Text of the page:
Amb. Rakesh Sood

Amb. Rakesh Sood

Course Curator

This first-of-its-kind course on India’s foreign policymaking is aimed at graduate students, researchers and mid-career professionals from India and abroad. This multi-module program will enable participants to critically analyse Indian foreign policy responses to current geopolitical trends informed by history, and empirical evidence. Led by seasoned practitioners, the course unpacks and clarifies the famously opaque institutional and bureaucratic mechanisms of India’s foreign policymaking.


  • Amb. Rakesh Sood

    Amb. Rakesh Sood

    Former Diplomat

    Ambassador Rakesh Sood, Course Curator, will lay down the learning objectives and vision of this course. 


  • Amb. TCA Raghavan

    Amb. TCA Raghavan

    Former Diplomat

    Amb. TCA Raghavan will explore the origins of India’s foreign policy apparatus. This session will analyse colonial sinews, inherited structures, and institutional predecessors of the MEA. It will focus on how India’s engagement with the international order and institutions shaped its foreign policy apparatus to explain the present structure of the MEA. In addition, key individuals and events that primarily shaped India’s foreign policy structures will be identified. 


  • Amb. Chandrashekhar Dasgupta

    Amb. Chandrashekhar Dasgupta

    Former Diplomat

    Delivered by Amb. Chandrashekhar Dasgupta, the primary objective of this session shall be to explore the evolution of warfare and the contemporary practice of international diplomacy.


  • Prof. Sumit Ganguly

    Prof. Sumit Ganguly

    Distinguished Professor at Indiana University

    Delivered by Prof. Sumit Ganguly, the primary objective of this session is to explore ideas that have endured in India’s foreign policy thinking. These ideas will include non-alignment, strategic autonomy, nuclear minimalism, civilian control over the military, strategic restraint, directive principles of the Indian Constitution, and significant aspects of the Constituent Assembly’s debates pertaining to foreign policy.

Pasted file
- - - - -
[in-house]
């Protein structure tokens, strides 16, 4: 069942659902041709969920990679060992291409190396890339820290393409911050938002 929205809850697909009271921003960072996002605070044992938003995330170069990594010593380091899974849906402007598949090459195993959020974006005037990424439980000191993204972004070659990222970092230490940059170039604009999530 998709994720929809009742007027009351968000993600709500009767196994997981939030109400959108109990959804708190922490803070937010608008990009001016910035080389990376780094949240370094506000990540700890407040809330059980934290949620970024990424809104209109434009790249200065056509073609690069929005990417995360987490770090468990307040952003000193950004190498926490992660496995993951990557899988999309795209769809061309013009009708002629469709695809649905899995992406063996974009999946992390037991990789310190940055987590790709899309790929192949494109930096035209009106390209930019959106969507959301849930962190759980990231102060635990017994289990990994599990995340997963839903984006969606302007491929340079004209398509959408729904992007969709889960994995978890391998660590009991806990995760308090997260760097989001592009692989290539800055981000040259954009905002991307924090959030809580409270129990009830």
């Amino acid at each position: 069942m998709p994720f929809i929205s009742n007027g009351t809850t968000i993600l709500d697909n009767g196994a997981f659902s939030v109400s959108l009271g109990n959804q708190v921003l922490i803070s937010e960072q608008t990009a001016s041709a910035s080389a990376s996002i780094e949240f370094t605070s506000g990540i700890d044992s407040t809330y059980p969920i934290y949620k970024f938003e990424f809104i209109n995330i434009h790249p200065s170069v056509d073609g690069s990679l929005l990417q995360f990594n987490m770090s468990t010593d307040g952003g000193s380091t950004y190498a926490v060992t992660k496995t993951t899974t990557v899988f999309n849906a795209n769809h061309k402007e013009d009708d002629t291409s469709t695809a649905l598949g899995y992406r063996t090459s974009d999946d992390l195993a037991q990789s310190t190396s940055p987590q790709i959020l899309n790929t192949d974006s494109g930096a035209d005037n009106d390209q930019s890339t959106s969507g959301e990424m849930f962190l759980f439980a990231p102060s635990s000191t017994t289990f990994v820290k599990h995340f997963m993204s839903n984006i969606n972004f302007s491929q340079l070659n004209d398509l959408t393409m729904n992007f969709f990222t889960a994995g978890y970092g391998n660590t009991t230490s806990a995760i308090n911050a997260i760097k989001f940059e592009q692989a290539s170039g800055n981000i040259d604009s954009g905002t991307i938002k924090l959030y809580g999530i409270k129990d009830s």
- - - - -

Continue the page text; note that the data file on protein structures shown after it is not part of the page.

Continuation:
• Amb. Vivek Katju

    Amb. Vivek Katju

    Former Diplomat

    In this session Ambassador Vivek Katju will examine the institutional apparatus of the MEA to understand its organizational framework. His lecture will cover the institutional mechanisms and bureaucratic processes that shape the MEA’s functioning today. He will explain how various divisions in the MEA interact with each other, with other foreign missions in India and will elaborate on the dynamics between these divisions and other branches of government such as PMO, R&AW and other Ministries (MOD, MOC, MOF, etc.). 


  • Amb. Vijay Gokhale

    Amb. Vijay Gokhale

    Former Foreign Secretary

    Delivered by Amb. Vijay Gokhale, this session shall explore the methods of diplomatic communication, and how they hold up against India’s biggest regional neighbour – China. It shall focus on the tools India employs to respond to China’s Wolf Warrior diplomacy and the challenges faced. It shall address how diplomacy is utilised for conflict management and de-escalation; the opportunities and obstacles that arise due to China’s increasing aggression.